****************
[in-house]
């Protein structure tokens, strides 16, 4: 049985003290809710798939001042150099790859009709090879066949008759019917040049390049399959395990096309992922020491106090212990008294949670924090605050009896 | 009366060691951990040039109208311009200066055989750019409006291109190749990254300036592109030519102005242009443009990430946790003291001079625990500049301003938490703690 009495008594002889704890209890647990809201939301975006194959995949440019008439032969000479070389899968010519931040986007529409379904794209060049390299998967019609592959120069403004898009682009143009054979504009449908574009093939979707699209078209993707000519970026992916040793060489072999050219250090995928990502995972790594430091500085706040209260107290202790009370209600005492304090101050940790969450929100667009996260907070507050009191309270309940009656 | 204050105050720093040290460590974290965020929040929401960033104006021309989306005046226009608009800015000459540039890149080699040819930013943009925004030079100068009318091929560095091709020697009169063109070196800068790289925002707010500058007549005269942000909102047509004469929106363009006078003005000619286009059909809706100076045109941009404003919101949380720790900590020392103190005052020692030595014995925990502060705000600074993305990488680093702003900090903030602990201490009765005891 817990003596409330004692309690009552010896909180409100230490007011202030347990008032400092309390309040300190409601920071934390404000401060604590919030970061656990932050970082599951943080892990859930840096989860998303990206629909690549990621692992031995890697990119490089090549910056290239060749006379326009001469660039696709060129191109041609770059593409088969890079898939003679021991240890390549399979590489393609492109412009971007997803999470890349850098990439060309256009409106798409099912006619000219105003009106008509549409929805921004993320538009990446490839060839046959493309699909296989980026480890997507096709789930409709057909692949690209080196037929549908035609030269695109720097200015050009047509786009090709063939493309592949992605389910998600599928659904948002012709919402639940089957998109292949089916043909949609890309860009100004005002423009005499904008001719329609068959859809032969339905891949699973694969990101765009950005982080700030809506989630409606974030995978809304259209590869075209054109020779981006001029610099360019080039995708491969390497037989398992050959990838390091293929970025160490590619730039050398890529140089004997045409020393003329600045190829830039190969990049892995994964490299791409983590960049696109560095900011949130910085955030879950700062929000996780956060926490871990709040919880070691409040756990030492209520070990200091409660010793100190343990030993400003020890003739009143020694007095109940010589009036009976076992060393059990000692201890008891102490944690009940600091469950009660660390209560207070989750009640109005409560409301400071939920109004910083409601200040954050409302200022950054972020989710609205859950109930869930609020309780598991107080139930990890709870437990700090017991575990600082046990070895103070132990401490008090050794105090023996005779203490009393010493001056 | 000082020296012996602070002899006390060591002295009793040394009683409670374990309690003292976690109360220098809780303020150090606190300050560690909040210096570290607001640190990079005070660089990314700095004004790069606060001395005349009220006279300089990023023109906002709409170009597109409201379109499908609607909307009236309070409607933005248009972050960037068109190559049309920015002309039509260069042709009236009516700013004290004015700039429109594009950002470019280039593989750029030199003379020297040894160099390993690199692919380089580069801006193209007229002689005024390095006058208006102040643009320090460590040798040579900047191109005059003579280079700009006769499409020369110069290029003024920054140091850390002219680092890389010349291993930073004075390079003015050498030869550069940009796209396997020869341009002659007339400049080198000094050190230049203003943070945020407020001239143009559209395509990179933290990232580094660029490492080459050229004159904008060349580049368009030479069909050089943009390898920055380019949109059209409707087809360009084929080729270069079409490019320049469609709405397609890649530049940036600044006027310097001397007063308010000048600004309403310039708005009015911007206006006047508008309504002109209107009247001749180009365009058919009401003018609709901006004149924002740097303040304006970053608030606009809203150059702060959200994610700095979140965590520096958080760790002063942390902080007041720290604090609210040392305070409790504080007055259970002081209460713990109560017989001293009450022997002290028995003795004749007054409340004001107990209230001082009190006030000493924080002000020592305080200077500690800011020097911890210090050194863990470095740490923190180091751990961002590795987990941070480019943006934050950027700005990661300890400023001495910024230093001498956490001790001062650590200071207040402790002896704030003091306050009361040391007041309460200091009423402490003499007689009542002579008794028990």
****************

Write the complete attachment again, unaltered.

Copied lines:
[in-house]
């Protein structure tokens, strides 16, 4: 049985003290809710798939001042150099790859009709090879066949008759019917040049390049399959395990096309992922020491106090212990008294949670924090605050009896 | 009366060691951990040039109208311009200066055989750019409006291109190749990254300036592109030519102005242009443009990430946790003291001079625990500049301003938490703690 009495008594002889704890209890647990809201939301975006194959995949440019008439032969000479070389899968010519931040986007529409379904794209060049390299998967019609592959120069403004898009682009143009054979504009449908574009093939979707699209078209993707000519970026992916040793060489072999050219250090995928990502995972790594430091500085706040209260107290202790009370209600005492304090101050940790969450929100667009996260907070507050009191309270309940009656 | 204050105050720093040290460590974290965020929040929401960033104006021309989306005046226009608009800015000459540039890149080699040819930013943009925004030079100068009318091929560095091709020697009169063109070196800068790289925002707010500058007549005269942000909102047509004469929106363009006078003005000619286009059909809706100076045109941009404003919101949380720790900590020392103190005052020692030595014995925990502060705000600074993305990488680093702003900090903030602990201490009765005891 817990003596409330004692309690009552010896909180409100230490007011202030347990008032400092309390309040300190409601920071934390404000401060604590919030970061656990932050970082599951943080892990859930840096989860998303990206629909690549990621692992031995890697990119490089090549910056290239060749006379326009001469660039696709060129191109041609770059593409088969890079898939003679021991240890390549399979590489393609492109412009971007997803999470890349850098990439060309256009409106798409099912006619000219105003009106008509549409929805921004993320538009990446490839060839046959493309699909296989980026480890997507096709789930409709057909692949690209080196037929549908035609030269695109720097200015050009047509786009090709063939493309592949992605389910998600599928659904948002012709919402639940089957998109292949089916043909949609890309860009100004005002423009005499904008001719329609068959859809032969339905891949699973694969990101765009950005982080700030809506989630409606974030995978809304259209590869075209054109020779981006001029610099360019080039995708491969390497037989398992050959990838390091293929970025160490590619730039050398890529140089004997045409020393003329600045190829830039190969990049892995994964490299791409983590960049696109560095900011949130910085955030879950700062929000996780956060926490871990709040919880070691409040756990030492209520070990200091409660010793100190343990030993400003020890003739009143020694007095109940010589009036009976076992060393059990000692201890008891102490944690009940600091469950009660660390209560207070989750009640109005409560409301400071939920109004910083409601200040954050409302200022950054972020989710609205859950109930869930609020309780598991107080139930990890709870437990700090017991575990600082046990070895103070132990401490008090050794105090023996005779203490009393010493001056 | 000082020296012996602070002899006390060591002295009793040394009683409670374990309690003292976690109360220098809780303020150090606190300050560690909040210096570290607001640190990079005070660089990314700095004004790069606060001395005349009220006279300089990023023109906002709409170009597109409201379109499908609607909307009236309070409607933005248009972050960037068109190559049309920015002309039509260069042709009236009516700013004290004015700039429109594009950002470019280039593989750029030199003379020297040894160099390993690199692919380089580069801006193209007229002689005024390095006058208006102040643009320090460590040798040579900047191109005059003579280079700009006769499409020369110069290029003024920054140091850390002219680092890389010349291993930073004075390079003015050498030869550069940009796209396997020869341009002659007339400049080198000094050190230049203003943070945020407020001239143009559209395509990179933290990232580094660029490492080459050229004159904008060349580049368009030479069909050089943009390898920055380019949109059209409707087809360009084929080729270069079409490019320049469609709405397609890649530049940036600044006027310097001397007063308010000048600004309403310039708005009015911007206006006047508008309504002109209107009247001749180009365009058919009401003018609709901006004149924002740097303040304006970053608030606009809203150059702060959200994610700095979140965590520096958080760790002063942390902080007041720290604090609210040392305070409790504080007055259970002081209460713990109560017989001293009450022997002290028995003795004749007054409340004001107990209230001082009190006030000493924080002000020592305080200077500690800011020097911890210090050194863990470095740490923190180091751990961002590795987990941070480019943006934050950027700005990661300890400023001495910024230093001498956490001790001062650590200071207040402790002896704030003091306050009361040391007041309460200091009423402490003499007689009542002579008794028990």